Preventive and Therapeutic Effects of SHSST on EAE
We additionally investigated the preventive and therapeutic time window for clinical signs of EAE. As show in Figures 3–7, we demonstrated a therapeutic effect of SHSST and its cellular mechanism in the onset stage of clinical score. Additionally, we investigated the effect of pretreatment (a daily dose from 7 days before the induction of EAE) and post-treatment (a daily dose from 17 days after the induction of EAE; peak stage of clinical score) with SHSST in EAE mice (Figure 8). Pretreatment with SHSST delayed the onset of neurological impairment and alleviated EAE symptoms (Figure 8A), corresponding with a change of body weight (Figure 8B). However, the post-treatment with SHSST did not produce a remarkable positive effect on either the level of neurological impairment or in a change in body weight in the EAE mice (Figures 8C,D). Taken together, our findings indicate that while SHSST has preventive (Figures 8A,B) and therapeutic effects in the early stage of clinical signs (Figures 3–7), it does not have therapeutic effect in the late stage of clinical signs for EAE (Figures 8C,D).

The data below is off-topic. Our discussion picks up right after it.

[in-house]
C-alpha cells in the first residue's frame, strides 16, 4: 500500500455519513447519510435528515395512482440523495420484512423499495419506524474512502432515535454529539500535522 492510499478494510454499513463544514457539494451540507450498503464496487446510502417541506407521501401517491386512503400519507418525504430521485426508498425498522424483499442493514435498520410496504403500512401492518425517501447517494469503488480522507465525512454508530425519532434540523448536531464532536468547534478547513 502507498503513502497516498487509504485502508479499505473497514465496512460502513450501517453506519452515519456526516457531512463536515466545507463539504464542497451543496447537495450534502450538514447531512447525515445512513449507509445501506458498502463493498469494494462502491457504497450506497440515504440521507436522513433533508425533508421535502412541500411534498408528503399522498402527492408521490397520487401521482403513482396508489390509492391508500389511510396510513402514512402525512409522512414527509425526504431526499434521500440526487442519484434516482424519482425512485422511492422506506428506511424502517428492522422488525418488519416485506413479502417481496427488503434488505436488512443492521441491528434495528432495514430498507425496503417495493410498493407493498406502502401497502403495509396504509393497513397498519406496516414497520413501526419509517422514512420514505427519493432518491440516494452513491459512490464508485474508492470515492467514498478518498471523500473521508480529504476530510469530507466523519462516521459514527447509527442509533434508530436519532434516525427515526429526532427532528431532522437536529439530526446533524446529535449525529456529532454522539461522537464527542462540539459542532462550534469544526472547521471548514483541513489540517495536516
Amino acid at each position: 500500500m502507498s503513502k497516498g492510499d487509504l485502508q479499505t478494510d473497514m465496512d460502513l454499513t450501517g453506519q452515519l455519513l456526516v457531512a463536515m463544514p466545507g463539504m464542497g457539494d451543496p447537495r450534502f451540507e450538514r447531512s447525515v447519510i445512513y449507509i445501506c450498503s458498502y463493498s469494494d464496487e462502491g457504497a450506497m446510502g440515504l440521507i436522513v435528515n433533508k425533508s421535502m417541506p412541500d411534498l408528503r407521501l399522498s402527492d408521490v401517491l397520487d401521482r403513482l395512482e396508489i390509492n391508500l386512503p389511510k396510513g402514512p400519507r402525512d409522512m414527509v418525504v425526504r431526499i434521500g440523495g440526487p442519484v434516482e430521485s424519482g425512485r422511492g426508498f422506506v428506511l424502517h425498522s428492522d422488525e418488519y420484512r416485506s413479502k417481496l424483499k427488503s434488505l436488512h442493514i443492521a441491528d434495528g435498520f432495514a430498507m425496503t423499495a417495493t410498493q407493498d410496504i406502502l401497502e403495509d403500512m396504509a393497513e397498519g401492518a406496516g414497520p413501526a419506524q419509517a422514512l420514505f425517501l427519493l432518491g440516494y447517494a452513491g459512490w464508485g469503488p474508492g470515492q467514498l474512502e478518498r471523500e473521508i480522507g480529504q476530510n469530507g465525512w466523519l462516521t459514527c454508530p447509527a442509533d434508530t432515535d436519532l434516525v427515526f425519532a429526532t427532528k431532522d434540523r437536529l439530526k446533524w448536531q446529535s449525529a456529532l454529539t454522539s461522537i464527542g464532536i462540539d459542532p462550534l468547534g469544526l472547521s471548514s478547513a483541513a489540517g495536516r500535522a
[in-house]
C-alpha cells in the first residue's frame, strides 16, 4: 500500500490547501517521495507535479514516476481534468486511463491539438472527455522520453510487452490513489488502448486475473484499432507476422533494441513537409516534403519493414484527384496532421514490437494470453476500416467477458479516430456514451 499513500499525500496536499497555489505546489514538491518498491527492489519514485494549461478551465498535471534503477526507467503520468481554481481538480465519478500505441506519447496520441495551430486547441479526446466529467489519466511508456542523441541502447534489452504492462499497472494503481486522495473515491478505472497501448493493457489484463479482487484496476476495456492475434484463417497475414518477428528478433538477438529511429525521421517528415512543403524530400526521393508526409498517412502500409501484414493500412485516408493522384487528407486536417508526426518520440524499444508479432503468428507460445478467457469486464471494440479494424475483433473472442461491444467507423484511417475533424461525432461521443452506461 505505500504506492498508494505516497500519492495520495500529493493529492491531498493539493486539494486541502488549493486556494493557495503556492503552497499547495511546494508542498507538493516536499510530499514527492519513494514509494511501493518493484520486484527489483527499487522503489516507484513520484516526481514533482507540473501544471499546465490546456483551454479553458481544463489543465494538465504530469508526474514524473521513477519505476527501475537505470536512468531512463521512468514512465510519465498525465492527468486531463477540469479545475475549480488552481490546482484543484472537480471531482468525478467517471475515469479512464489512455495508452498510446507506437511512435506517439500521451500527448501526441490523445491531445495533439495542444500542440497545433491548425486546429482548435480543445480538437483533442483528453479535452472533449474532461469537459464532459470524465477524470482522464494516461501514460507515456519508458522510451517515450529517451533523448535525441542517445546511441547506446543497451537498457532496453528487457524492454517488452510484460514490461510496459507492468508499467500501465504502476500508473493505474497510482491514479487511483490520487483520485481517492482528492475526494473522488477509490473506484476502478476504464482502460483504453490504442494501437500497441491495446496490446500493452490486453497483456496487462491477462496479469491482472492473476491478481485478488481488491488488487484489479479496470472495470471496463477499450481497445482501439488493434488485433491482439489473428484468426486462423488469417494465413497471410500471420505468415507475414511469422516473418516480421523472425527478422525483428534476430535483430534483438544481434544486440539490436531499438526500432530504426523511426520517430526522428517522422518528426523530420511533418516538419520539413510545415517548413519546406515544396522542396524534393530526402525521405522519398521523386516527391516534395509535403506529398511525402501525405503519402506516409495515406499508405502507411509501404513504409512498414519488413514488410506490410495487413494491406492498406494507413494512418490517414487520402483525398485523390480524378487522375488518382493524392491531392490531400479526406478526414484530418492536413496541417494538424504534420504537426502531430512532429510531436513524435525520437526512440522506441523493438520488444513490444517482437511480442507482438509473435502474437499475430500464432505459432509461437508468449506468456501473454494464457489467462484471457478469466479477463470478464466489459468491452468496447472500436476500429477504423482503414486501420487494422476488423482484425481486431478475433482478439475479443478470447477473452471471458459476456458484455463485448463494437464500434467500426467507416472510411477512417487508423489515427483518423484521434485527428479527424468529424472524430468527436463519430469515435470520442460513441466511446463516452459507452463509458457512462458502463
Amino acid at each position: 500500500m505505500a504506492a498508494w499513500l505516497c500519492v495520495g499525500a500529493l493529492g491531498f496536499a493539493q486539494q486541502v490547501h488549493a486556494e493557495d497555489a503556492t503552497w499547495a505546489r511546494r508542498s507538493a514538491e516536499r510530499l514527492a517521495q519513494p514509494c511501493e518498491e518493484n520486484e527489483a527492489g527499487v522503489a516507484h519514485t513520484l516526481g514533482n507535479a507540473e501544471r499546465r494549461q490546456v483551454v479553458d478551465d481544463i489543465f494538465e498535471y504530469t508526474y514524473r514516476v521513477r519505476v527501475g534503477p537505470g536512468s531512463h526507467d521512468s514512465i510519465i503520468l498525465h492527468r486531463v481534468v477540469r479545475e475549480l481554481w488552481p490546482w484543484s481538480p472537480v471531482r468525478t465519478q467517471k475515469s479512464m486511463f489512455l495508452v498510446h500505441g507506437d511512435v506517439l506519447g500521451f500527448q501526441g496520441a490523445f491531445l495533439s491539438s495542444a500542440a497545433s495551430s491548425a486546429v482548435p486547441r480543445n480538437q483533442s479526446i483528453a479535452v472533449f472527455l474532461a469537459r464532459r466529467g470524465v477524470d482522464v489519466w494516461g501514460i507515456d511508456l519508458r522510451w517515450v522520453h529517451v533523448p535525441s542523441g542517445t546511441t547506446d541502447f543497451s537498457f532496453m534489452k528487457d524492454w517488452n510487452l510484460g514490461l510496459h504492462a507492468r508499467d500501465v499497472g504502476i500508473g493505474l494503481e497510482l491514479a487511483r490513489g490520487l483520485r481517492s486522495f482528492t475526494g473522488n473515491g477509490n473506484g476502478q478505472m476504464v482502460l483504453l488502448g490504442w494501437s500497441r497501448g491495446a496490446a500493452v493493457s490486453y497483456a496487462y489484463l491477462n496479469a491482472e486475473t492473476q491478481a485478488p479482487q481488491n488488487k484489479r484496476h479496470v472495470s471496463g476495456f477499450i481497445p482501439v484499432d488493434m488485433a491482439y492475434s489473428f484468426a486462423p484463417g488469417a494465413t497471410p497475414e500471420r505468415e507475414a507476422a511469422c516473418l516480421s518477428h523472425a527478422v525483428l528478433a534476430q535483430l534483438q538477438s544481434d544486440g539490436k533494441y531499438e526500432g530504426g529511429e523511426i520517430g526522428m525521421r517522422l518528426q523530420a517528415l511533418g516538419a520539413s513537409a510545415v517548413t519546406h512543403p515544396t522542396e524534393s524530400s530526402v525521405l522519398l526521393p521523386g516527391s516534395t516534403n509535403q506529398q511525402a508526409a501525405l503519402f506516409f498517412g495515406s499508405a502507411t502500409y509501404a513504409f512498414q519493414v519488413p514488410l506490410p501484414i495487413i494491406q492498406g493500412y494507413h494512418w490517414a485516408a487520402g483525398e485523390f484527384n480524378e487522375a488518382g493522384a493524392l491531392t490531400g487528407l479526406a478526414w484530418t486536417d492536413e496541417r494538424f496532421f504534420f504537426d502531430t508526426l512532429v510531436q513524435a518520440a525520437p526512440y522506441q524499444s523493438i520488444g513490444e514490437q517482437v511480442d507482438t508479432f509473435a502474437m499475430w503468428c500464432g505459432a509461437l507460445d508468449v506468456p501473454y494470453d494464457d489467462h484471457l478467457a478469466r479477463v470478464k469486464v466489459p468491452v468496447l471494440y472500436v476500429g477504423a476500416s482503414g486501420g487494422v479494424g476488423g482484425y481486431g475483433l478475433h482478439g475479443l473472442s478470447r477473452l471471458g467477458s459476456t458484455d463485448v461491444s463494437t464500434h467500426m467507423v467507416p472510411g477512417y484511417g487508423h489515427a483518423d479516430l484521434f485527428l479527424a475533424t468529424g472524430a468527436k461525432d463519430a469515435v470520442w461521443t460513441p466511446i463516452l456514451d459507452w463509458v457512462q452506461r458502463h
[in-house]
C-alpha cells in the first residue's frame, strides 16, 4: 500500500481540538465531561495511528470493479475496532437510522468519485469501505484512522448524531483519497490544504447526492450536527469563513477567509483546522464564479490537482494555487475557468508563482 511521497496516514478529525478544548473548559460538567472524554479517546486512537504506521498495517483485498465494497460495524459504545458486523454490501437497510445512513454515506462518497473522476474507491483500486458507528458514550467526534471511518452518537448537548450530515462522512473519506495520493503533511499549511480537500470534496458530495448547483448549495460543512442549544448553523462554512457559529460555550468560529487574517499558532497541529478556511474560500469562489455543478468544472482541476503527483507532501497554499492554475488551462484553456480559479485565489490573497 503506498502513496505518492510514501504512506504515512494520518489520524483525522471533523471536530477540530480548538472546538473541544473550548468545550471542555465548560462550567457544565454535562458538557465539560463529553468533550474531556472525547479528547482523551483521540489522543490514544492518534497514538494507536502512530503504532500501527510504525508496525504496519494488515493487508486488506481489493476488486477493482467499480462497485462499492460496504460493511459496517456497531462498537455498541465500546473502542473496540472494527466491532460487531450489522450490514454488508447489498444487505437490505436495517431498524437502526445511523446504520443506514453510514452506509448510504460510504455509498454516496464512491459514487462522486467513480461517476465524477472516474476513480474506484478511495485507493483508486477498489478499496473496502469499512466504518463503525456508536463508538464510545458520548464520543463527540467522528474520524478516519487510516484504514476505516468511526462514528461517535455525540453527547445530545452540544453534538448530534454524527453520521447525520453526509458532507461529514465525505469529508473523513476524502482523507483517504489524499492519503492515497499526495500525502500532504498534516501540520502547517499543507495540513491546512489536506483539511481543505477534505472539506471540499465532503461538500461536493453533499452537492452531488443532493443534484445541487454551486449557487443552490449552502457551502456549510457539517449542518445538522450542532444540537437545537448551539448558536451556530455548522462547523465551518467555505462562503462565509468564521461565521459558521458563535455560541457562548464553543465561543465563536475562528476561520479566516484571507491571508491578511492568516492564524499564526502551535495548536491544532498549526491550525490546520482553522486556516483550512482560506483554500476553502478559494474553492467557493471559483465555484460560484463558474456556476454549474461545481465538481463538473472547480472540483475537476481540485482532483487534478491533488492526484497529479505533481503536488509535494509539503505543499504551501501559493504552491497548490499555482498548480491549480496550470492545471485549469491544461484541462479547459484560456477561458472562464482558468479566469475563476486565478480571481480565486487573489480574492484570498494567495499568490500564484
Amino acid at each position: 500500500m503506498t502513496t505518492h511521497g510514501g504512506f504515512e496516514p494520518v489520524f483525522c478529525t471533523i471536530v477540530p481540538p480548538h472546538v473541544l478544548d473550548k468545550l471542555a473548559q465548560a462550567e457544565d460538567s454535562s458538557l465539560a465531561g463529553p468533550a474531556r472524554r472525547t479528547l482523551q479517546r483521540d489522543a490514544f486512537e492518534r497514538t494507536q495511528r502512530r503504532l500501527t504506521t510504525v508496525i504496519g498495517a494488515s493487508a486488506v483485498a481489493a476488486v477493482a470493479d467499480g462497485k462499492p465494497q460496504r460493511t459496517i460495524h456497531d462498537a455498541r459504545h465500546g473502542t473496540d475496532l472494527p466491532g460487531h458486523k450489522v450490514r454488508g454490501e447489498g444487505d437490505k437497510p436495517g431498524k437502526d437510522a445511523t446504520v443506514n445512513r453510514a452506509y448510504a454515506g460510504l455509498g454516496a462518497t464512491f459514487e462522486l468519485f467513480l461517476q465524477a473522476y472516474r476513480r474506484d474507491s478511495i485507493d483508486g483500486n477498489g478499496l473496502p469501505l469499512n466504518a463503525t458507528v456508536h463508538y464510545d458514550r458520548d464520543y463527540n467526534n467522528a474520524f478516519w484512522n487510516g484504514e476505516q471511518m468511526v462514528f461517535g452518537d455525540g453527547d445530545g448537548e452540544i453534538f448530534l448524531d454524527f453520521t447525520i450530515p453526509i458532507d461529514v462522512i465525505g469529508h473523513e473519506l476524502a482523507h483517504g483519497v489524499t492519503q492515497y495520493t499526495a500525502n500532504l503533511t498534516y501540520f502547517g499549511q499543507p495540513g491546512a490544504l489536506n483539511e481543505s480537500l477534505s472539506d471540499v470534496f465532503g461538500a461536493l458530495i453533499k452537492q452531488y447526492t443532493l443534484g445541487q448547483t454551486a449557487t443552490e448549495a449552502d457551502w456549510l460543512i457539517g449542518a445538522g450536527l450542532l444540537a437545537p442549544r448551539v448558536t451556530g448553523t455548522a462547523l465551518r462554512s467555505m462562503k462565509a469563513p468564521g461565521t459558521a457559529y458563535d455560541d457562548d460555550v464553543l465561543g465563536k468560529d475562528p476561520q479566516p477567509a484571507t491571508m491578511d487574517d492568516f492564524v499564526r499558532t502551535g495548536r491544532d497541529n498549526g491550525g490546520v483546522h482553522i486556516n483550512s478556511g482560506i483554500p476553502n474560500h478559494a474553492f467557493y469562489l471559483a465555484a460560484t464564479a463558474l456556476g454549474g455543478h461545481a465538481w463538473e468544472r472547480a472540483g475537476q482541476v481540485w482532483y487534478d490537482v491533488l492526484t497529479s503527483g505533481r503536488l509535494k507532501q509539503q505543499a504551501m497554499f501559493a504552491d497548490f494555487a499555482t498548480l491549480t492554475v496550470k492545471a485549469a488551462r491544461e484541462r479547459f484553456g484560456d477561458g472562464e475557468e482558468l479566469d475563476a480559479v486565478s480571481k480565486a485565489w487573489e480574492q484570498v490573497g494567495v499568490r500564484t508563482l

FIGURE 8. Effect of pre-treatment and post-treatment with SHSST on clinical symptoms of EAE mice. (A–D) SHSST (600 mg/kg) was orally administrated once daily from 1 h before immunization (pre-treatment; A and B) and peak stage (day 16–18 after immunization) of clinical sign (post-treatment; C and D) of EAE mice. After the immunization, clinical signs of all mice were scored (A,B); and the mice were weighed (C,D) daily until 30 days later. Data are expressed as mean clinical scores ±SEM. (ANOVA testing was performed; ##p < 0.01 versus the sham group; ∗∗p < 0.01 versus the EAE group.)
Multiple sclerosis and experimental autoimmune encephalo-myelitis are characterized as chronic demyelination induced by the CNS infiltration of autoreactive T cells through the BBB from the periphery (Frohman et al., 2006; Axisa and Hafler, 2016). Based on the literature, SHSST – a traditional herbal formulation – has promising novel immunomodulatory and anti-inflammatory activities (Hur, 1613; Li et al., 2010; Shih et al., 2011), but its mechanism underlying demyelinating disorder is still unclear. Here, we have demonstrated for the first time that SHSST restrains the development and progression of EAE via its immunomodulatory and anti-inflammatory activities. Its mechanism was associated with the inhibited infiltration and the activation of microglia and macrophages, the expression of inflammatory mediators, and the maintenances of BBB integrity as well as reduced demyelination and neural damage, through inhibiting Th1 cell response and activating Treg cell response. Our findings suggest that SHSST may be an attractive candidate from which to develop an effective and safe medication and functional food for MS patients.